“The only way to ensure that human rights are universally protected is for all countries to enshrine them in a written constitution.”

… and every sentence that follows will be intended to back this up. You must use your judgment to identify the first sentence as the conclusion.

Ask yourself:  How does the writer know that what he is saying is true?

If it is the sort of sentence that is giving you information, it is likely to be part of the writer’s evidence used to support the overall conclusion he wishes to reach. However, if it is the sort of sentence that seems to be making an argument, it is probably the writer’s opinion (and therefore, his conclusion) which needs to be backed-up with something more.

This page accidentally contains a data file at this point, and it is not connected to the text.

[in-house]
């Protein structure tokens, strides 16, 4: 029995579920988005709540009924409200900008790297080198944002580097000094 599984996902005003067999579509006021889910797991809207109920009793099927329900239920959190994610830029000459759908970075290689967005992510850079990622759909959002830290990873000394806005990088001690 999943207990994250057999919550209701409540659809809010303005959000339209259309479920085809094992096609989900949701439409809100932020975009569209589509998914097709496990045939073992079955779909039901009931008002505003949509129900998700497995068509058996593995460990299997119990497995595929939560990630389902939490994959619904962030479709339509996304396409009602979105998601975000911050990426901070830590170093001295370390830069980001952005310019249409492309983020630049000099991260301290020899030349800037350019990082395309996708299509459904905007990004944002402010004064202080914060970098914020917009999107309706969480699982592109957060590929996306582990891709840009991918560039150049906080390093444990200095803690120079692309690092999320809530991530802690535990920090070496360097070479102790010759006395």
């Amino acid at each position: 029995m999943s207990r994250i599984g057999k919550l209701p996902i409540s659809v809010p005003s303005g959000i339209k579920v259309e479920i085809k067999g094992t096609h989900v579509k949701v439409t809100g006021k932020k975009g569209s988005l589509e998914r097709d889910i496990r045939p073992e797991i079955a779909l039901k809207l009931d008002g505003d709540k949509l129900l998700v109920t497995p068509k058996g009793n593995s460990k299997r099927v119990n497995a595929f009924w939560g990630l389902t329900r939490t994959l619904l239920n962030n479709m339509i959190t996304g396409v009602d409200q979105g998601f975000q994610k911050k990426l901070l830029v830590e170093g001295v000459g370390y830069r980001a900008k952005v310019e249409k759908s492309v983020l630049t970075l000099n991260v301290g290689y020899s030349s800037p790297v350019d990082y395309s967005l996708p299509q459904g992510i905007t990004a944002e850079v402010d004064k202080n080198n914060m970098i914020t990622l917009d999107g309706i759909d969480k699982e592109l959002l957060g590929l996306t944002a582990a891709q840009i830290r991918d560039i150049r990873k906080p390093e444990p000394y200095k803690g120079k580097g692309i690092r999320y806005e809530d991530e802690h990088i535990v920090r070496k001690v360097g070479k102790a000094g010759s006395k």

This brings us to the second useful tip.

 

TIP # 2:  SPOT THE EVIDENCE !

After discovering a writer’s conclusion, you should see if this is enough to answer the True/False question that is presented. Quite often, grasping the gist of a passage (by finding the conclusion) will tell you all you need to know. However, the True/False statement might read something like this:

“Research on international abuses of human rights reveals that compliance is better in countries with some kind of rights legislation in place.”

Here, simply knowing the writer’s conclusion is not enough. You need to find out what he is basing his conclusion on.

The most popular word used to signpost evidence is ‘because.’

Consider the writer’s conclusion again, but this time, notice the signpost to his supporting evidence: